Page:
Despite EBTs’ potential to help children and families, EBTs have primarily remained in university settings, with several reports (e.g., [25, 26]) highlighting a lack of access to EBTs in community settings. EBTs seem to be valued in frontline practice, and there is a strong push to implement them; however, the field seems to not know how best to do it, especially at scale. Billions of dollars have been invested in developing EBT implementation initiatives, yet EBTs have yet to reach their intended populations. Perhaps this is related to the lack of empirical attention devoted to training models for EBTs . Little empirical attention has been paid to those who provide community care and how to effectively train them . A comprehensive, recent review  found that three training models that are increasingly commonly used are Learning Collaborative (LC), Cascading Model (CM), and Distance Education (DE).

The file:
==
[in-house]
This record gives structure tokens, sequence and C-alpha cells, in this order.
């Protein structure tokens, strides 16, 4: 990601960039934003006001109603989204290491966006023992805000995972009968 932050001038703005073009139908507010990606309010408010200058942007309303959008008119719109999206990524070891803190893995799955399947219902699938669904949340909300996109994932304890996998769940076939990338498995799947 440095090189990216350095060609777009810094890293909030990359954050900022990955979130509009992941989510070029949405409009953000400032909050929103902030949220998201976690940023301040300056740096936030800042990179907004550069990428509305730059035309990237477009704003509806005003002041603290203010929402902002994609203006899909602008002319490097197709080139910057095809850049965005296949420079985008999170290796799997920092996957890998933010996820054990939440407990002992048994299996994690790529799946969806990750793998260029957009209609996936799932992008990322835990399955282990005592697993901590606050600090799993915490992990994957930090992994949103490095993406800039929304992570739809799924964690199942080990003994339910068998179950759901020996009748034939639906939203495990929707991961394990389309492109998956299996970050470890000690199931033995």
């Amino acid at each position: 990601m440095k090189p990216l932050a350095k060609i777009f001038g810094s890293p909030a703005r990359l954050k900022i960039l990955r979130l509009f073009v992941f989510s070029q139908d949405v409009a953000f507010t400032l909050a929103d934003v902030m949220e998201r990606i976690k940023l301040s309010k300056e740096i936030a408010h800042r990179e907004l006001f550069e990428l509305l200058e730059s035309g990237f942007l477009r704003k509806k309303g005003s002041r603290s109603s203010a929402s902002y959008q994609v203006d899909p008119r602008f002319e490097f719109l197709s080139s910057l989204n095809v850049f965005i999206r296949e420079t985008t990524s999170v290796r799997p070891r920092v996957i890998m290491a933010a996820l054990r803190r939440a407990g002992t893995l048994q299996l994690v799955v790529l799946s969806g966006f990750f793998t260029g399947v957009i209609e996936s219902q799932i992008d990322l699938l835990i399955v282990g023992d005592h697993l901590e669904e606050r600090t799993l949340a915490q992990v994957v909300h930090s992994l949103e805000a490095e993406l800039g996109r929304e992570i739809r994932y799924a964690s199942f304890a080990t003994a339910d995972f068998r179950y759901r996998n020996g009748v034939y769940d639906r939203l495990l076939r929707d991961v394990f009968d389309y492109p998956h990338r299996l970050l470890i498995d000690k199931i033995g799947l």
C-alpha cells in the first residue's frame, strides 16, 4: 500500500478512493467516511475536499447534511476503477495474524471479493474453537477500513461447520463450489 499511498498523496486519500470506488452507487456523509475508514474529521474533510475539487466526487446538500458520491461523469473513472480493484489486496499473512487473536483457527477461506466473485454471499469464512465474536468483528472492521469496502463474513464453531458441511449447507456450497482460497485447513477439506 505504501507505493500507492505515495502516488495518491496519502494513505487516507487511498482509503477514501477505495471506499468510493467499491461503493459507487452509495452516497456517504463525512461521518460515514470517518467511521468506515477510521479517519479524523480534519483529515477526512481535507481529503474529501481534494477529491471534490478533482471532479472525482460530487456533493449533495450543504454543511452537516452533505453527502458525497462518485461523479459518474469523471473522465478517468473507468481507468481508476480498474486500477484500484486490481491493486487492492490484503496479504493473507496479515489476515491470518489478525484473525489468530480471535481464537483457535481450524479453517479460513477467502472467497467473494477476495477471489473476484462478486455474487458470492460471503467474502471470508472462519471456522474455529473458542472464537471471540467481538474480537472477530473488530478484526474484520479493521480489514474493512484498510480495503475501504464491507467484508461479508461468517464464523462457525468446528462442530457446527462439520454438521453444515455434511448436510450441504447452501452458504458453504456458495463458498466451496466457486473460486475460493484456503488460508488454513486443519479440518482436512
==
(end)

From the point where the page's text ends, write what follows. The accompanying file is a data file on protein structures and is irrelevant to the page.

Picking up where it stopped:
With the support of substantial federal funds (i.e., budgets of $29 (FY07) and $33 million (FY08)), The National Child Traumatic Stress Network (NCTSN) has focused on the implementation of EBTs  via the LC model. The LC approach was modeled after the Institute for Healthcare Improvement’s Breakthrough Series Collaborative Model [29, 30] for use in mental health . LCs target and include multiple levels within an organization (clinicians, supervisors, senior leaders) by structuring information for specific roles. LCs can involve episodic meetings to share implementation tactics, plans, and evaluation results across multiple organizations involving several staff from each. The LC model has been implemented within healthcare for a variety of purposes (e.g., [32–36]). Within mental health, the NCTSN has used the LC method for a decade to implement several EBTs across the USA; however, there is only one published study on these efforts . Four studies have been published on the use of a LC to improve engagement in mental health services [38–41] which provide primary support for initiating  and sustaining  gains in initial appointment show rates. Only one randomized controlled trial (RCT) has been completed with LCs , which did not find favorable results (the remaining used pre-post designs). When 44 primary care clinics were randomized to either a LC or control condition, there were few statistically and no clinically significant differences in preventive service delivery rates . LCs likely are costly to implement because of the staff and coordination time required.